Friday, December 8, 2023

An eruption of ignorance over the ETS

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Volcanoes aren’t the only thing creating a lot of hot air, says Alan Emerson.
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To say the entire ETS debate is irritating would be an understatement. I don’t believe either our politicians or our bureaucrats have the faintest idea.

Watching Climate Change Minister James Shaw on television reminded me of a possum in the headlights. I thought it was embarrassing.

I did, however, support his comments that “one of the things the government is trying to do is to ensure that landowners who have invested in forestry actually have the value of their assets preserved”.

That told me that the majority of changes going forward will not affect the forestry investments to date.

The Emissions Trading Scheme (ETS) was designed to help offset our carbon emissions but it has been played around with ad nauseum by both Labour and National. Investors need certainty and they’re not getting it.

For the record I don’t have a problem with planting the right tree in the right place to sequester carbon. I do have a problem with companies using trees to mitigate all of their carbon obligations.

Surely we can have a simple ETS recognising both natives and exotic forests that can only be used in part by polluting companies. If they can use trees to cancel all of their obligations,  nothing will change. We’ll be a heavily polluting economy with endless trees.

We now have a consultation document that, like all such papers is a total waste of time. I only wonder why politicians bother with the charade.

The government recently promoted tweaks to land-use regulations that will give local government the ability to restrict trees on good land. As I’ve written, I believe that’s positive.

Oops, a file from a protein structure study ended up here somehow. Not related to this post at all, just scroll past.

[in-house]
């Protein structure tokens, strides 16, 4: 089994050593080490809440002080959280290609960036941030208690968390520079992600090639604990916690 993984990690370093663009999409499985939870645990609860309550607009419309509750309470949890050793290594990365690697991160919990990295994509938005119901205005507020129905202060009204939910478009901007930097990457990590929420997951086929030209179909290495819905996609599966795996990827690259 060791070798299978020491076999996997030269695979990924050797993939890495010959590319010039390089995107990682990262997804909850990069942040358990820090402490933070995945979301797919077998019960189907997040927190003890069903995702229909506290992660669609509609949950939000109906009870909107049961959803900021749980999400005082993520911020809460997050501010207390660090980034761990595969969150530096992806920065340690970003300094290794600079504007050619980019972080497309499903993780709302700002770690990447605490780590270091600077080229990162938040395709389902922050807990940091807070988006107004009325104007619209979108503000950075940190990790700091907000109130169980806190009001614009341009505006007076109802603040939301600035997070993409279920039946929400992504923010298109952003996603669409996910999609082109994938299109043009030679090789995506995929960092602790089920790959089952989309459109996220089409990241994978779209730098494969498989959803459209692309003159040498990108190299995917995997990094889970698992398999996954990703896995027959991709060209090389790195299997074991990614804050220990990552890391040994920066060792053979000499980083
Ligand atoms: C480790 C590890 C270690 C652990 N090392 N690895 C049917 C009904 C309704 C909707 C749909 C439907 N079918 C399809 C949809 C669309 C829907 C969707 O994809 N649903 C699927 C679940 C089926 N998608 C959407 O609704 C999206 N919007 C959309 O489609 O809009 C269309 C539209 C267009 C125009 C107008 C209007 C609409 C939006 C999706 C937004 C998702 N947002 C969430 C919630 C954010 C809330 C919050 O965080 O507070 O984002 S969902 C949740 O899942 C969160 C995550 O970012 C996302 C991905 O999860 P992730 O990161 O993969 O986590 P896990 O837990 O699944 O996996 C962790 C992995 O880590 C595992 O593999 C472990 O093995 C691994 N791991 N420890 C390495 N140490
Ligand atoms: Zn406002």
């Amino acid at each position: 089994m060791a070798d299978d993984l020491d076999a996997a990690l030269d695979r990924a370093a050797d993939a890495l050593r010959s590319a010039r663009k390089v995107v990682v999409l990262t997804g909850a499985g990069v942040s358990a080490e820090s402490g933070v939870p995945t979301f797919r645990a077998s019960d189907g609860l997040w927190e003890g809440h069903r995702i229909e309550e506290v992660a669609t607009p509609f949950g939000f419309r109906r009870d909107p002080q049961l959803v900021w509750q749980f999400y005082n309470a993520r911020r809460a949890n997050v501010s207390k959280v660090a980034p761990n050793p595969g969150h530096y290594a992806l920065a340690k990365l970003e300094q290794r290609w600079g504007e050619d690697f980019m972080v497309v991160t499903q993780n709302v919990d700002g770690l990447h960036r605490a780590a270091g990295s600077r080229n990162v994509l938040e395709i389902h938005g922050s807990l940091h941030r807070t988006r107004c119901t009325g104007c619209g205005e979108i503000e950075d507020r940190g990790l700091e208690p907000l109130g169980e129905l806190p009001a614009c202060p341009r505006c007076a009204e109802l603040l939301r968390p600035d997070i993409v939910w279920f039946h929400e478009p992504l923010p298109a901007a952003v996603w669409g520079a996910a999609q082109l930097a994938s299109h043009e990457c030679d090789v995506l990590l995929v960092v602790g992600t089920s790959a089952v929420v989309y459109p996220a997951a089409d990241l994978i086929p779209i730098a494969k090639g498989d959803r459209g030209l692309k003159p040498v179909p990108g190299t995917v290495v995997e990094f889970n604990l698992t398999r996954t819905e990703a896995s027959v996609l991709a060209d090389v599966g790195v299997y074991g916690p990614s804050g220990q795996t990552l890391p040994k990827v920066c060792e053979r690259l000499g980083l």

The four options up for “consultation” are convoluted at best. For the record I agree with the ACT Party. Its environment spokesperson, Simon Court, told me that the reform options are “largely unnecessary”.

He added that “CO2 emissions can be achieved by supporting the current ETS”. I wouldn’t argue with that, but politicians of all colours like to meddle.

I don’t always agree with the Forest Owners Association (FOA), but I support its position on ETS reform. It maintains that the “options for revising the ETS will cause a shortfall of plantation forests for sequestering carbon in NZ and make meeting our 2050 emissions target impossible”. That makes sense.

It adds that “this issue is far too important to play politics with. By the time politicians discover they have put forestry into reverse it will be too late. Climate change will not wait for us to catch up.”

So, my preference is for a simple, transparent ETS along with limitations on the amount of offset polluters can use.

As I’ve written often enough I’m not a scientist, but I remain incredibly confused about the entire scientific process around global warming. 

In addition, I’d ask the question as to why no one is talking about the global warming effect of volcanoes. I’m not suggesting we can do anything about them but when one eruption 32 years ago can negate all the man-made emissions in history, why are we playing with climate change?

Why are we putting NZ farmers through hoops over something about which we have absolutely no control?

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